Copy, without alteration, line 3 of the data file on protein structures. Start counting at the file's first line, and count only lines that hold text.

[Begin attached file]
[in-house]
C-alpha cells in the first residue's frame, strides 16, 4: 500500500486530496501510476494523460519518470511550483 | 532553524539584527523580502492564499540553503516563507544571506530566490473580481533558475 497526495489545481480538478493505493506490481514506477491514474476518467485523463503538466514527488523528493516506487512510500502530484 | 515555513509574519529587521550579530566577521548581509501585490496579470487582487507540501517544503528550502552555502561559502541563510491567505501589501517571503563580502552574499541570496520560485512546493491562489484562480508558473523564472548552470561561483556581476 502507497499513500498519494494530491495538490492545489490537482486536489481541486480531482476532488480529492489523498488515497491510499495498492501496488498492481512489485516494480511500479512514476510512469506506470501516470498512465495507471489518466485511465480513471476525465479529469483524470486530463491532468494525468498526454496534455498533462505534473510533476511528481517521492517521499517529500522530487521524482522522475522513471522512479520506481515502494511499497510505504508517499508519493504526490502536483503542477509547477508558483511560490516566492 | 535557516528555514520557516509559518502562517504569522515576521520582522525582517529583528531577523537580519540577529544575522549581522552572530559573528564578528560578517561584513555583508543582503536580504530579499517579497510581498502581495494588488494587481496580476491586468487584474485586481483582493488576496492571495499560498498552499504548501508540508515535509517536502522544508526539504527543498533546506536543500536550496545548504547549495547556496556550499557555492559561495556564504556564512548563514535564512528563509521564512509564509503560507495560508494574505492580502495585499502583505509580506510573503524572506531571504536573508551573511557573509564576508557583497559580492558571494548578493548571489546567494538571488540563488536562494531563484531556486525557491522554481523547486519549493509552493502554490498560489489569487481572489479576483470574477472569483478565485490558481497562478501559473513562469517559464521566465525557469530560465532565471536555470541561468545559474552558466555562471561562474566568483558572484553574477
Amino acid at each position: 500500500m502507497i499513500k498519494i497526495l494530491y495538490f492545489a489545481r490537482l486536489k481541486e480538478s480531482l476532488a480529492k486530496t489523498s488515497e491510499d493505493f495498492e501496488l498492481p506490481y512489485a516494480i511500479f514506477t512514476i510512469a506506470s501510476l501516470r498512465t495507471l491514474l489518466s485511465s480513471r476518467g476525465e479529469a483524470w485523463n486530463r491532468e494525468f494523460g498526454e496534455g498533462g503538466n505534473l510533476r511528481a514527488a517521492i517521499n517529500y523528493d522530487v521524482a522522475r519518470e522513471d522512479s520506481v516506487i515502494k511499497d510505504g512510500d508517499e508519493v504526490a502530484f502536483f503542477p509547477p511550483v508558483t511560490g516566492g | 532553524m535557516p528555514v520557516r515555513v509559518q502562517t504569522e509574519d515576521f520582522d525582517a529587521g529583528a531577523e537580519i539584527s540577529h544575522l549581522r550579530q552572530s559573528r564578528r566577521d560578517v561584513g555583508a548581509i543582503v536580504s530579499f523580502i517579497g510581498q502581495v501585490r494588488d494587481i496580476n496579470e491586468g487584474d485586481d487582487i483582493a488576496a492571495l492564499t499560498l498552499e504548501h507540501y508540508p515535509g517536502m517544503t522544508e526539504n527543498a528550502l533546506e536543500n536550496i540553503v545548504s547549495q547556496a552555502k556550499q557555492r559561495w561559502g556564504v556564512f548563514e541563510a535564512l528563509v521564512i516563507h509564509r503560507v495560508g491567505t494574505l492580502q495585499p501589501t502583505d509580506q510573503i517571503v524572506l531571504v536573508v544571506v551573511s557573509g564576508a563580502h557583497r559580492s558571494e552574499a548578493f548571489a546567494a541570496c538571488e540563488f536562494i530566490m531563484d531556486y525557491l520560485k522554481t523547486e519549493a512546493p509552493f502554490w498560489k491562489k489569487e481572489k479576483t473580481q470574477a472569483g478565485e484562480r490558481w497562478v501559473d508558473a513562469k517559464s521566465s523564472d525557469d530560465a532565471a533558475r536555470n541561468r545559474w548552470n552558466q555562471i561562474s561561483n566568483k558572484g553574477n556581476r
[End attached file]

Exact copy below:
Amino acid at each position: 500500500m502507497i499513500k498519494i497526495l494530491y495538490f492545489a489545481r490537482l486536489k481541486e480538478s480531482l476532488a480529492k486530496t489523498s488515497e491510499d493505493f495498492e501496488l498492481p506490481y512489485a516494480i511500479f514506477t512514476i510512469a506506470s501510476l501516470r498512465t495507471l491514474l489518466s485511465s480513471r476518467g476525465e479529469a483524470w485523463n486530463r491532468e494525468f494523460g498526454e496534455g498533462g503538466n505534473l510533476r511528481a514527488a517521492i517521499n517529500y523528493d522530487v521524482a522522475r519518470e522513471d522512479s520506481v516506487i515502494k511499497d510505504g512510500d508517499e508519493v504526490a502530484f502536483f503542477p509547477p511550483v508558483t511560490g516566492g | 532553524m535557516p528555514v520557516r515555513v509559518q502562517t504569522e509574519d515576521f520582522d525582517a529587521g529583528a531577523e537580519i539584527s540577529h544575522l549581522r550579530q552572530s559573528r564578528r566577521d560578517v561584513g555583508a548581509i543582503v536580504s530579499f523580502i517579497g510581498q502581495v501585490r494588488d494587481i496580476n496579470e491586468g487584474d485586481d487582487i483582493a488576496a492571495l492564499t499560498l498552499e504548501h507540501y508540508p515535509g517536502m517544503t522544508e526539504n527543498a528550502l533546506e536543500n536550496i540553503v545548504s547549495q547556496a552555502k556550499q557555492r559561495w561559502g556564504v556564512f548563514e541563510a535564512l528563509v521564512i516563507h509564509r503560507v495560508g491567505t494574505l492580502q495585499p501589501t502583505d509580506q510573503i517571503v524572506l531571504v536573508v544571506v551573511s557573509g564576508a563580502h557583497r559580492s558571494e552574499a548578493f548571489a546567494a541570496c538571488e540563488f536562494i530566490m531563484d531556486y525557491l520560485k522554481t523547486e519549493a512546493p509552493f502554490w498560489k491562489k489569487e481572489k479576483t473580481q470574477a472569483g478565485e484562480r490558481w497562478v501559473d508558473a513562469k517559464s521566465s523564472d525557469d530560465a532565471a533558475r536555470n541561468r545559474w548552470n552558466q555562471i561562474s561561483n566568483k558572484g553574477n556581476r